When Beats by Dr. Dre wanted to promote its headphones in time for the World Cup, it didn’t rely on a 30-second TV spot or online banner ad. Instead, it created a mini-movie showing the pre-game rituals of soccer stars Neymar, Cesc Fabregas and Luis Suarez.
The five-minute film, called “The Game Before The Game,” racked up more than 9 million views on YouTube in just one week. Beats isn’t the only brand taking a stab at long-form content. To promote its Helix Ultra motor oil, Royal Dutch Shell Plc sent Oscar winner Adrian Brody on a driving challenge through a Malaysian jungle for a series on Discovery Channel.
The strategy, known as content marketing, and its role in capturing some of the projected $544 billion in media ad spending, will draw attention as top advertising executives gather on the French Riviera for the Cannes Lions festival, which runs through June 21. As ad agencies hire producers, directors and writers to create longer content, they are increasingly looking like TV or movie studios.
“This type of advertising is more effective because it’s targeting a specific audience,” said Mark Eaves, a co-founder of London-based advertising agency Gravity Road. “Content spending is growing massively every year as some brands are starting to think in terms of the audience and not just the consumer anymore.”
It worked for Shell. “Driven to Extremes” has aired in more than 70 countries since March 2013, attracting 60 million TV viewers and boosting the number of hits on the Shell Helix YouTube channel to 6.8 million. People who saw it said they were 30 percent to 40 percent more likely to buy the product.
“We wanted to demonstrate the effectiveness of Shell Helix without being very direct about it, and we wanted consumers to draw their own conclusions,” said Americo Campos Silva, global media manager at Shell Brands International in London.
As consumers click away Internet pop-up ads and record TV shows to fast-forward through ad breaks, other brands are paying agencies such as Interpublic Group of Cos. — whose R/GA unit produced “The Game Before The Game” — to create short films, documentaries and TV series. While only 5 percent to 7 percent of the brands commit to this type of format, the number is growing because it can better target audiences and boost credibility, according to Ogilvy Entertainment.
Companies don’t need a big budget for such marketing and many brands are moving away from $1 million commercials, said Doug Scott, president of Ogilvy Entertainment, a unit of the world’s biggest advertising agency. A three-to-five minute film typically costs $250,000 to $300,000, and can run across different platforms, surrounded with social media and pitched by public relations, Scott said.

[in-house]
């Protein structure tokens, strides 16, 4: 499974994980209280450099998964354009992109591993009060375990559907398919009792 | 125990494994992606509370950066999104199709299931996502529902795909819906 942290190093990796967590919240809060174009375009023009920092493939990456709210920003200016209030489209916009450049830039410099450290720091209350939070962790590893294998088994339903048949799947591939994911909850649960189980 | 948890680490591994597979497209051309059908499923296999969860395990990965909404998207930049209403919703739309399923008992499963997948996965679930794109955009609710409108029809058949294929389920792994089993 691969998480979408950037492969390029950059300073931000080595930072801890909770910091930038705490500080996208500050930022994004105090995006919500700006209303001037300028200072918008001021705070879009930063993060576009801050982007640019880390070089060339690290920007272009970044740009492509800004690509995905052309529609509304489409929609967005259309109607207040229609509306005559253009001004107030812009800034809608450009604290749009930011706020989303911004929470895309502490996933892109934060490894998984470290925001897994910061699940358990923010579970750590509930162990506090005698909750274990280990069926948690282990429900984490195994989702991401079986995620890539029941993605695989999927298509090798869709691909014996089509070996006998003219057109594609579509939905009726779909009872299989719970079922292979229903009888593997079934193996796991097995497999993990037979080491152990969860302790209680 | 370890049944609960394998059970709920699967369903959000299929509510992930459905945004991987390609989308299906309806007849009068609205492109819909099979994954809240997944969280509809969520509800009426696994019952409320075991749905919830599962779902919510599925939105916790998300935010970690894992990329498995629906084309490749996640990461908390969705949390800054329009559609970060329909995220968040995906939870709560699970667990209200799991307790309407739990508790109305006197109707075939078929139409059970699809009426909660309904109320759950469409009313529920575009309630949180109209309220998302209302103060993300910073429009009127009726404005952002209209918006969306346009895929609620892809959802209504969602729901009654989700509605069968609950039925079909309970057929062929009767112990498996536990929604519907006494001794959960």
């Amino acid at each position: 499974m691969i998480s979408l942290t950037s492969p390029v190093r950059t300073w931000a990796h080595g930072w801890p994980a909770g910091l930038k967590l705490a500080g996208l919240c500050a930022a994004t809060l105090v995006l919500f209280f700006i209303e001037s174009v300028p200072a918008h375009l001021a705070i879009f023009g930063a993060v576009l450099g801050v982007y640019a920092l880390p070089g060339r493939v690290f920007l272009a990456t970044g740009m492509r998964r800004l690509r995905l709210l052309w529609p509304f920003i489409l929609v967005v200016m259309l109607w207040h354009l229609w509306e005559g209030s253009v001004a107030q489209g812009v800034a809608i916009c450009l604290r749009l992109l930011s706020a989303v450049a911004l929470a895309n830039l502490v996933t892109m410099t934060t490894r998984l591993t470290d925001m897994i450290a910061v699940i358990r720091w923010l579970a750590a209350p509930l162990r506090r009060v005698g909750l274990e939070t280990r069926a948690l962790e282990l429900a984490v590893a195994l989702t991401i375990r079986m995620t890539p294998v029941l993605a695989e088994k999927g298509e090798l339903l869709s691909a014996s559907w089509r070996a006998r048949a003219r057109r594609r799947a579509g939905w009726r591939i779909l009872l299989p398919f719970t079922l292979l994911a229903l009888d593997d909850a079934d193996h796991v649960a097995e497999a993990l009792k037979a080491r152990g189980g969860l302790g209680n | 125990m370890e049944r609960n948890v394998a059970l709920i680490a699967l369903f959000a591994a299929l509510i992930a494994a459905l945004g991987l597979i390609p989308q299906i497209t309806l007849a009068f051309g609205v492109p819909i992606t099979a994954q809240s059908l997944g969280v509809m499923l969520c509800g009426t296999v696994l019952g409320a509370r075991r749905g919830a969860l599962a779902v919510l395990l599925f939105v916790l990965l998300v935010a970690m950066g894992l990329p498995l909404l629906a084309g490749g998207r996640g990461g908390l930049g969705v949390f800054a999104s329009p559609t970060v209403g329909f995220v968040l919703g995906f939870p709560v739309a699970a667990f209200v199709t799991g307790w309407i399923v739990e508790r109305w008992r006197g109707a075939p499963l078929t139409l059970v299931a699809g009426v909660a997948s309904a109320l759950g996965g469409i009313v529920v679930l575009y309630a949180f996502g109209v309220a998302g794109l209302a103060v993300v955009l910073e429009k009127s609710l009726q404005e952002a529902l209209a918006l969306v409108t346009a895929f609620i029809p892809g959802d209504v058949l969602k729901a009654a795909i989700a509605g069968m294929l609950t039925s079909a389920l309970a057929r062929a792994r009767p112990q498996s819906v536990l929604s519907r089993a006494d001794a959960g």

Ogilvy Entertainment created three-minute films for electronics maker Royal Philips NV, including one featuring MRI medical-scanning technology and a cancer patient, and another with Argentines praising an electric kettle that shuts off when the water is hot enough for a cup of yerba mate. Marks & Spencer Group Plc, the U.K. clothing retailer, filmed spots with celebrities talking about moments in their life, with no mention of the brand.
Volkswagen AG took yet another approach, teaming up with electronic music group Underworld to develop an application that creates music in real time in response to the movement of a Golf GTI car.
Volkswagen’s “Play The Road,” which showed the software being tested, had 3.5 million views. Fans could also enter a competition to drive a Golf GTI and try the app for themselves at a track day.
“If a brand brings you information of value that’s educating or entertaining you, and connecting emotionally to you, you will tweet about that, or tell a friend,” Scott said.
Industry executives credit Bayerische Motoren Werke AG for changing the way products are advertised about 15 years ago when it started a series of eight short films by directors such as Ang Lee, Guy Ritchie and Tony Scott, with stars including Clive Owen, Madonna and Forest Whitaker. The series attracted more than 100 million viewers at the time. They were so popular BMW later released a DVD compilation.
Bacardi Ltd.’s Bombay Sapphire gin even won a BAFTA award for British Short Film from the British Academy of Film and Television Arts in February. It was generated from the brand’s “Imagination Series” competition set up with London’s Gravity Road. Contestants downloaded a script penned by Oscar-winning writer Geoffrey Fletcher that lacked any stage directions and used it to create their own.
More than 170,000 people downloaded the draft and the winner was “Room 8,” a short feature about a prisoner who suffers the consequences from opening a box after his cellmate urged him not to. The film premiered along with four other finalists from the “Imagination Series” at the Tribeca Film Festival in New York.
This year’s Cannes Lions is running the usual star-studded event, featuring beach parties with DJ Calvin Harris and singer- songwriter Ellie Goulding and conversations with Bono, Courtney Love and Sarah Jessica Parker. It’s also drawing Yahoo! Inc. President Marissa Mayer, Home Box Office Inc. Chief Executive Officer Richard Plepler and Time Warner Inc. CEO Jeffrey Bewkes.
Today’s highlights feature on-stage appearances by David Hasselhoff, in a seminar devoted to building a creative campaign, actor Patrick Stewart on live storytelling with Twitter Inc. and American Express Co. executives, and a session from A&E Television Networks LLC on creativity at the media company.
“Brands need to have a very different relationship with consumers,” said James Morris, head of Mediacom Beyond Advertising, which worked on the Shell TV shows. “There needs to be deeper engagement and the route to do that is to engage with cultural experiences.”